“Modified HCV NS3 protease” refers to a peptide or protein whose sequence is an alteration from a wild-type HCV NS3 protease sequence and that exhibits the protease activity of HCV NS3 protease. Such modifications include, but are not limited to, naturally-occurring amino acid substitutions, non-naturally-occurring amino acid substitutions, conservative amino acid substitutions, amino acid insertions, amino acid deletions, and amino acid additions. Non-sequence modifications, including changes in acetylation, methylation, phosphorylation, carboxylation, or glycosylation, are also included in the definition of modified.
“HCV NS4a” refers to the protease-stimulating protein fragment of the HCV polyprotein from any wild type strain of HCV that corresponds to residues 1658-1712 of the HCV polyprotein (as defined in Choo et al. Procedings of the National Academy of Sciences USA 88, 2451-2455 ), any fragment thereof that exhibits protease-stimulating activity, or any wild type peptide that exhibits the protease-stimulating activity associated with residues 1658-1712 of the HCV polyprotein. Full-length HCV NS4a particularly refers to residues 1-58, which correspond to residues 1658-1712 of the polyprotein. The numbering convention throughout this invention for HCV NS4a starts with residue 1 corresponding to residue 1658 of the HCV polyprotein (same as the first residue of the mature processed HCV NS4a fragment).
“Modified HCV NS4a” refers to a peptide or protein whose sequence is an alteration from a wild-type HCV NS4a sequence and that exhibits the protease-stimulating activity of HCV NS4a. Such modifications include, but are not limited to, naturally-occurring amino acid substitutions, non-naturally-occurring amino acid substitutions, conservative amino acid substitutions, amino acid insertions, amino acid deletions, and amino acid additions. Non-sequence modifications, including changes in acetylation, methylation, phosphorylation, carboxylation, or glycosylation, are also included in the definition of modified.
“Modified HCV NS4a-NS3 fusion protease” refers to a modified HCV NS3 protease fused to a HCV NS4a or modified HCV NS4a. A modified HCV NS4a-NS3 fusion protease may include an optimized linker sequence.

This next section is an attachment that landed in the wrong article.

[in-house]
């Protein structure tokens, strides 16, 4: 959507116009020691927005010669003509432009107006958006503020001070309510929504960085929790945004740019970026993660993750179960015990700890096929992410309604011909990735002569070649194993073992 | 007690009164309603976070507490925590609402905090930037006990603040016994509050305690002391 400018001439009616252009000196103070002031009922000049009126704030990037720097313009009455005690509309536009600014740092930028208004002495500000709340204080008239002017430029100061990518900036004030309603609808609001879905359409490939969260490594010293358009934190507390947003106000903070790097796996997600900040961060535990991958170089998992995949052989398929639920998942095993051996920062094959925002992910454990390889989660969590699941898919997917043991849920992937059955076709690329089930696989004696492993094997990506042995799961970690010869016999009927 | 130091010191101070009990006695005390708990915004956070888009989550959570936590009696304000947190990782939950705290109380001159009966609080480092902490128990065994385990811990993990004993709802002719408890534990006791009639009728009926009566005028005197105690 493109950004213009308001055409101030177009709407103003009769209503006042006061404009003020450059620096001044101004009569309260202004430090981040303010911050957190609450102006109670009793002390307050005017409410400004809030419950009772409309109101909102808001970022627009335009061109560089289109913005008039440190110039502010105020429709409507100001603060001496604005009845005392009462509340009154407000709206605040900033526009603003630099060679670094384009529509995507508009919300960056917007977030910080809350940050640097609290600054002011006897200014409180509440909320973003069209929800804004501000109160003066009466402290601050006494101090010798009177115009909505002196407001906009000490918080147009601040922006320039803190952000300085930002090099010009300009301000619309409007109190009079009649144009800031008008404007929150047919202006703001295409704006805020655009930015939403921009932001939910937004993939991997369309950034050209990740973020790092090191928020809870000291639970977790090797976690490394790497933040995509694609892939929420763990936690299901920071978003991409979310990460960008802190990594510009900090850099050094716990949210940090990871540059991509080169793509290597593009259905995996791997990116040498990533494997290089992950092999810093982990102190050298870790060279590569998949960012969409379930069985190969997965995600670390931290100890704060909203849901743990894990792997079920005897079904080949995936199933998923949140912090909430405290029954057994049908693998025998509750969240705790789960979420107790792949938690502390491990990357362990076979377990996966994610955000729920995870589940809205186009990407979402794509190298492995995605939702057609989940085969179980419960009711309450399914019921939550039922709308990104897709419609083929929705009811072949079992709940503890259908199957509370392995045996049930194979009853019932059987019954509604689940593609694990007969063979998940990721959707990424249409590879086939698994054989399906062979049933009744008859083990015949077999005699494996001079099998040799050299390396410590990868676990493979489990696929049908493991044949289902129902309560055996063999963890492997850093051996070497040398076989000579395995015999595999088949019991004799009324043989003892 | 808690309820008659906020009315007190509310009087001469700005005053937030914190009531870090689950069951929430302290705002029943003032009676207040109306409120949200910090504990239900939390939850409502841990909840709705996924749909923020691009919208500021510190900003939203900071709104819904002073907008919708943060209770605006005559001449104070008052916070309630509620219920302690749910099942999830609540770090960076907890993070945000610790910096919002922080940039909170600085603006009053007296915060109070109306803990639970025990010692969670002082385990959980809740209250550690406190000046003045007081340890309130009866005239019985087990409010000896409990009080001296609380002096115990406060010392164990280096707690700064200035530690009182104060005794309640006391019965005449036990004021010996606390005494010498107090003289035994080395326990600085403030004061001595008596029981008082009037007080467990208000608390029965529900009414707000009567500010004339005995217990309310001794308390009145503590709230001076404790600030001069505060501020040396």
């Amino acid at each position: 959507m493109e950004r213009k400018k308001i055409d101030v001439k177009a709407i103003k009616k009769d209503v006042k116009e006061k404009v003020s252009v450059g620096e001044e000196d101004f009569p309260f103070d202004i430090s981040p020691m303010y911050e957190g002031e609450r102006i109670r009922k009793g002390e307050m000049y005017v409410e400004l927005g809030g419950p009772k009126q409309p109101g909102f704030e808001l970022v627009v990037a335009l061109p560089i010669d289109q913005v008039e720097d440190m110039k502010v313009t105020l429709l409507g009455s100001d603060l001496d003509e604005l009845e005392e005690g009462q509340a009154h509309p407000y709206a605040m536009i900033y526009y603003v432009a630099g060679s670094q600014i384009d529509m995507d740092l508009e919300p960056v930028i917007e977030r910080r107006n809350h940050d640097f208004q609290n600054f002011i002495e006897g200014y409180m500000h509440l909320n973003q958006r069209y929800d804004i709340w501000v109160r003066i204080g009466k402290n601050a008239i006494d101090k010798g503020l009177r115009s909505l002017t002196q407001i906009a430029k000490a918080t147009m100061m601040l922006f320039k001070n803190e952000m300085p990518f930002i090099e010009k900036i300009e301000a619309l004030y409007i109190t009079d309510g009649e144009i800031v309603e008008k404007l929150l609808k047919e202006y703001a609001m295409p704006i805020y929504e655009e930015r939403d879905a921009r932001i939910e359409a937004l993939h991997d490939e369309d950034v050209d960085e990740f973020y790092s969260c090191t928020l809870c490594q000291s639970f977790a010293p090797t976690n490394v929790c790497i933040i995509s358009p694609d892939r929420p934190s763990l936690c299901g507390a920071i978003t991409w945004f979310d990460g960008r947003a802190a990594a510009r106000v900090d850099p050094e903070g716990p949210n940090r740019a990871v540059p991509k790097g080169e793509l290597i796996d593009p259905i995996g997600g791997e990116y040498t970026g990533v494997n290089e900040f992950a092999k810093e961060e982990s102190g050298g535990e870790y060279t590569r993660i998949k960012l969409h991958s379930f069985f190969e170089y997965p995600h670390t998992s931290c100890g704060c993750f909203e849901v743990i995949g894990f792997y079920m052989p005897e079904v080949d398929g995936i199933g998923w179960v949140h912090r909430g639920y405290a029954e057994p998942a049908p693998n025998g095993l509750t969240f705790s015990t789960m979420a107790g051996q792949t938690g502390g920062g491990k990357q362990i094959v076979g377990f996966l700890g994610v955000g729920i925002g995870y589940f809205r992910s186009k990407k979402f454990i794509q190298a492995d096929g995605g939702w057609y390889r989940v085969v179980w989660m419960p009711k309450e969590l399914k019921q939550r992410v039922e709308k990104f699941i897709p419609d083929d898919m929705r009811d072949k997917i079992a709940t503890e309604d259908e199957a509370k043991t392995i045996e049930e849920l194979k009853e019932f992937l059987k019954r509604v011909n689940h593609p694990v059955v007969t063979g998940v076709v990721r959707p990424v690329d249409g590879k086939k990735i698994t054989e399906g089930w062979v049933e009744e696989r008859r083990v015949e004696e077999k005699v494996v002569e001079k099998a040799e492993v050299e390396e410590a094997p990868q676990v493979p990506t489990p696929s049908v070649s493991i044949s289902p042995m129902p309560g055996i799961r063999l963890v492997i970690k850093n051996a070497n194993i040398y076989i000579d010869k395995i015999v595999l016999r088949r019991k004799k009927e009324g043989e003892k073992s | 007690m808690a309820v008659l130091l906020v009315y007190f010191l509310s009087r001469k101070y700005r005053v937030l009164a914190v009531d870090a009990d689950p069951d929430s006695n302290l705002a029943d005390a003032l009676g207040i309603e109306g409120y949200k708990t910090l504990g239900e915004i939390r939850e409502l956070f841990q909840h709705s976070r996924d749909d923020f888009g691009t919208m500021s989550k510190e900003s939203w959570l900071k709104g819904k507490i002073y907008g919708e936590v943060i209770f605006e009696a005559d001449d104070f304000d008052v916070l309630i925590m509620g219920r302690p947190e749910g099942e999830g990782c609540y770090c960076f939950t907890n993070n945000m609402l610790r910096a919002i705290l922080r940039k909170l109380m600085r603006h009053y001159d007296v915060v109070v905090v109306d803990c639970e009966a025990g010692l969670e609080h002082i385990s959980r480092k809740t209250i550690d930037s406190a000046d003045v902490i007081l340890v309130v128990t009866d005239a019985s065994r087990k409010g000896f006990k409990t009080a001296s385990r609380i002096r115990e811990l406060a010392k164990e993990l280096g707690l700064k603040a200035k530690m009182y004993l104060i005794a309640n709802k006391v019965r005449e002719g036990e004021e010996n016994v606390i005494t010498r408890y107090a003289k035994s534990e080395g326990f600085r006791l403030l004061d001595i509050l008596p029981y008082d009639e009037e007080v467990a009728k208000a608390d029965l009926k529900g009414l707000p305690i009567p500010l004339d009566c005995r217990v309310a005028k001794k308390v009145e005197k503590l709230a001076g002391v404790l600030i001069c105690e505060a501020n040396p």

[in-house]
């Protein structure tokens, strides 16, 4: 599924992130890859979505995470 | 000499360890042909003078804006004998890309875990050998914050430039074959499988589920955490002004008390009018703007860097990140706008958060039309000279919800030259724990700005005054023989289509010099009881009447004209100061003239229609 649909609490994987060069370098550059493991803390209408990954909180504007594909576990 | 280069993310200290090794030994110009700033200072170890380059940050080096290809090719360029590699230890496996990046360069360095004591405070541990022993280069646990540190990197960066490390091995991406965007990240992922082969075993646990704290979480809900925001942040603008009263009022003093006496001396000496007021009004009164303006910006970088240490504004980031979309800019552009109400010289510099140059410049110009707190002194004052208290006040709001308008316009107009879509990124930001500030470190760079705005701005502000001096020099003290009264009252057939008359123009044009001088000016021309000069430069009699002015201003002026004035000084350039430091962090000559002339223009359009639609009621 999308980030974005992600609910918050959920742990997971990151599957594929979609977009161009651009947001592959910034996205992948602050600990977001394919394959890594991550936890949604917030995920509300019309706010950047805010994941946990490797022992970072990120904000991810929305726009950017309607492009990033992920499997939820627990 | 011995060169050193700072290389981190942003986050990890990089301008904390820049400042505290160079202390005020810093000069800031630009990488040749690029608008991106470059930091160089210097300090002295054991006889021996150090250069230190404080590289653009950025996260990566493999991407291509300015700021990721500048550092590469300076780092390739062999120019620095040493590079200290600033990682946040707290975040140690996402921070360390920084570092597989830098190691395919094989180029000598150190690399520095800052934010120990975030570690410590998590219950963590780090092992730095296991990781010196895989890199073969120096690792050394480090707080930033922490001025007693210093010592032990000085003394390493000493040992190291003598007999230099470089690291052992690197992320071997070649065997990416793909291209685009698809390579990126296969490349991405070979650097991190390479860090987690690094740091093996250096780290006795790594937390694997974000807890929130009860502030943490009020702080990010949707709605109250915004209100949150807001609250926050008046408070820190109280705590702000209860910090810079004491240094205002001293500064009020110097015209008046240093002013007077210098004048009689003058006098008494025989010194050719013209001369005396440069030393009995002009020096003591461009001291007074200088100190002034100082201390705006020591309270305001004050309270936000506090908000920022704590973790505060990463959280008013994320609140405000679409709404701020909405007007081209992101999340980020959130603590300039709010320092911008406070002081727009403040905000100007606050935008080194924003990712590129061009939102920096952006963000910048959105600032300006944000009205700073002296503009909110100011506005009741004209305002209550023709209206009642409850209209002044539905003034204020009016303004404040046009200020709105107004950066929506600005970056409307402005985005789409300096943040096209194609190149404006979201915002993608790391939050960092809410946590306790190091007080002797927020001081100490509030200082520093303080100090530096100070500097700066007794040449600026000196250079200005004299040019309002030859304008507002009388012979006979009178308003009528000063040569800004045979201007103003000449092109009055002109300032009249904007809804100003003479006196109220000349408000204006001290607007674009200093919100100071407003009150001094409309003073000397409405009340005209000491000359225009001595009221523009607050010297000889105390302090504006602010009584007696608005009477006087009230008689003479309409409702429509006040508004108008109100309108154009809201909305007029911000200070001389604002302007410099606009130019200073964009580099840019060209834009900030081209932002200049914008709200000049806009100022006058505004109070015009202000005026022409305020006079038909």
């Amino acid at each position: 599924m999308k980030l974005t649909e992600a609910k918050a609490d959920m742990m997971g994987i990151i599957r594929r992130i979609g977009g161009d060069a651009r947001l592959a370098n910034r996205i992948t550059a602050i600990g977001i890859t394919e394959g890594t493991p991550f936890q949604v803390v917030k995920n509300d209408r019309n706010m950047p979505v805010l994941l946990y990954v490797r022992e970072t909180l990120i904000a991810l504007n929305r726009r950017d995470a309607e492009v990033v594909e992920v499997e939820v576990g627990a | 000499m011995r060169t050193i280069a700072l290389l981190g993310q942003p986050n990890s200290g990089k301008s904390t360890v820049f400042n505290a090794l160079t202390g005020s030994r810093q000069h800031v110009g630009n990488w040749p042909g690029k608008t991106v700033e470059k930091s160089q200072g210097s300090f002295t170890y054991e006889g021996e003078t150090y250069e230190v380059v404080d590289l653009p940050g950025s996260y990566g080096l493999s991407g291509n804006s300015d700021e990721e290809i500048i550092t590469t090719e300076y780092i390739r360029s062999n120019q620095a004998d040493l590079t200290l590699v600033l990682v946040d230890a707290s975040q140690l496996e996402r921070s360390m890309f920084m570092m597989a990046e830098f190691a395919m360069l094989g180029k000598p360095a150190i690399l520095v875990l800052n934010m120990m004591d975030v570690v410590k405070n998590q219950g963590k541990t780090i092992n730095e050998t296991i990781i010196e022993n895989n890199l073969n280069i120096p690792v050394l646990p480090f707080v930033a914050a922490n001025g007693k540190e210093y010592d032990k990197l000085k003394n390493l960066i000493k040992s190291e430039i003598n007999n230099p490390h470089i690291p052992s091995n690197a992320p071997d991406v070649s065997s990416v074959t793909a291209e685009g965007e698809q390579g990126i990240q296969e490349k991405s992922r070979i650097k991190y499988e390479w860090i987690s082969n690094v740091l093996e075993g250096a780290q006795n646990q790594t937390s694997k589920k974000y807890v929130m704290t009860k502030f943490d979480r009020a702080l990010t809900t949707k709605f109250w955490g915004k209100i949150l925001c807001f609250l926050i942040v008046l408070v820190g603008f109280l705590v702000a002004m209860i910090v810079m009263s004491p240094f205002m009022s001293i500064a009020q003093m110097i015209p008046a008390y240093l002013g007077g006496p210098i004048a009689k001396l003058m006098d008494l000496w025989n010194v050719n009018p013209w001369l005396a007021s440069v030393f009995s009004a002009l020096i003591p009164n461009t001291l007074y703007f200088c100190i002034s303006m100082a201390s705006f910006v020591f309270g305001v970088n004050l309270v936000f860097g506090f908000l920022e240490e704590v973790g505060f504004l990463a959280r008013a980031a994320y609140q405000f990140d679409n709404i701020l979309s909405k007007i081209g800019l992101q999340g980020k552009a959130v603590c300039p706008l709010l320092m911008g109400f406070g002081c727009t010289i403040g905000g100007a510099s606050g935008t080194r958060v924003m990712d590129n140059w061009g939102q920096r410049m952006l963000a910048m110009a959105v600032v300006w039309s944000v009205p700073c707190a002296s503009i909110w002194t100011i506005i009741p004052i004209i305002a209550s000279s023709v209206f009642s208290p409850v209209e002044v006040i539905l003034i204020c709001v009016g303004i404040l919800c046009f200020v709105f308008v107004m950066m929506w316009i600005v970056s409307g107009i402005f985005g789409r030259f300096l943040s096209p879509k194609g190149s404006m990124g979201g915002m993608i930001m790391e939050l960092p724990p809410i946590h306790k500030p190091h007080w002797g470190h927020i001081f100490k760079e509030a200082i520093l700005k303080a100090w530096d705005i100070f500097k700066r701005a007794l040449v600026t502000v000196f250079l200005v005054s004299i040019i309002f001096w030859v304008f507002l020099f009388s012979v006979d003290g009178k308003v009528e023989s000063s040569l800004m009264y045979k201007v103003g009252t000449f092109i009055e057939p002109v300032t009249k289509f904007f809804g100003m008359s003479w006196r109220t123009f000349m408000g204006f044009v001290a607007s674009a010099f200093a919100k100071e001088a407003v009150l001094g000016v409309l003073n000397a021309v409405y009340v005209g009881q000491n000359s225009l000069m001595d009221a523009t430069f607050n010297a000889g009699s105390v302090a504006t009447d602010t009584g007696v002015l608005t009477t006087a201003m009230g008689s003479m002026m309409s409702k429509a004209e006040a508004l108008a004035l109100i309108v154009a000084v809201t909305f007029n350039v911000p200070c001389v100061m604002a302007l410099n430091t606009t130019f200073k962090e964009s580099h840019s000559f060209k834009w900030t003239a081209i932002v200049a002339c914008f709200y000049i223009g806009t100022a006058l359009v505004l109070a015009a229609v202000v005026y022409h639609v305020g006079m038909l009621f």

“Modified forms of HCV NS3 protease” refers to the totality of the invention described herein and encompasses modified HCV NS3 proteases, modified HCV NS4a-NS3 fusion proteases, or both.
“Naturally-occurring amino acid” refers to any of the 20 standard L-acids that occur in a referred-to position in any wild type HCV NS3 protease or wild type HCV NS4a.
“Non-naturally-occurring amino acid” refers to any of the 20 standard L-amino acids that do not occur in a referred-to position in any wild type HCV NS3 protease or wild type HCV NS4a, D-amino acids, and synthetic amino acids such as β or γ amino acids.
“Conservative amino acid substitution” refers to the substitution of one amino acid for another with similar characteristics, e.g., substitutions within the following groups: valine and glycine; glycine and alanine; valine and isoleucine and leucine; aspartic acid and glutamic acid; asparagine and glutamine; serine and threonine; lysine and arginine; and phenylalanine and tyrosine. Other conservative amino acid substitutions can be taken from the table below.
Conservative amino acid replacements
For Amino Acid
Replace with any of:
D-Ala, Gly, beta-Ala, L-Cys, D-Cys
D-Arg, Lys, D-Lys, homo-Arg, D-homo-Arg,
Met, Ile, D-Met, D-Ile, Orn, D-Orn
D-Asn, Asp, D-Asp, Glu, D-Glu, Gln, D-Gln
D-Asp, D-Asn, Asn, Glu, D-Glu, Gln, D-Gln
D-Cys, S-Me-Cys, Met, D-Met, Thr, D-Thr
D-Gln, Asn, D-Asn, Glu, D-Glu, Asp, D-Asp
D-Glu, D-Asp, Asp, Asn, D-Asn, Gln, D-Gln
Ala, D-Ala, Pro, D-Pro, β-Ala, Acp
D-Ile, Val, D-Val, Leu, D-Leu, Met, D-Met
D-Leu, Val, D-Val, Met, D-Met, Ile, D-Ile,
D-Lys, Arg, D-Arg, homo-Arg, D-homo-Arg,
Met, D-Met, Ile, D-Ile, Orn, D-Orn
D-Met, S-Me-Cys, Ile, D-Ile, Leu, D-Leu, Val,
D-Phe, Tyr, D-Thr, L-Dopa, His, D-His, Trp,
D-Trp, Trans-3,4, or 5-phenylproline,
cis-3,4, or 5-phenylproline
D-Pro, L-1-thioazolidine-4-carboxylic acid,
D- or L-1-oxazolidine-4-carboxylic acid
D-Ser, Thr, D-Thr, allo-Thr, Met, D-Met,
Met(O), D-Met(O), L-Cys, D-Cys
D-Thr, Ser, D-Ser, allo-Thr, Met, D-Met,
Met(O), D-Met(O), Val, D-Val
D-Tyr, Phe, D-Phe, L-Dopa, His, D-His
D-Val, Leu, D-Leu, Ile, D-Ile, Met, D-Met
“Hydrophobic amino acid” refers to amino acid residues whose side chains are relatively non-polar, including, but not limited to, alanine, phenylalanine, isoleucine, leucine, methionine, proline, valine, and tryptophan.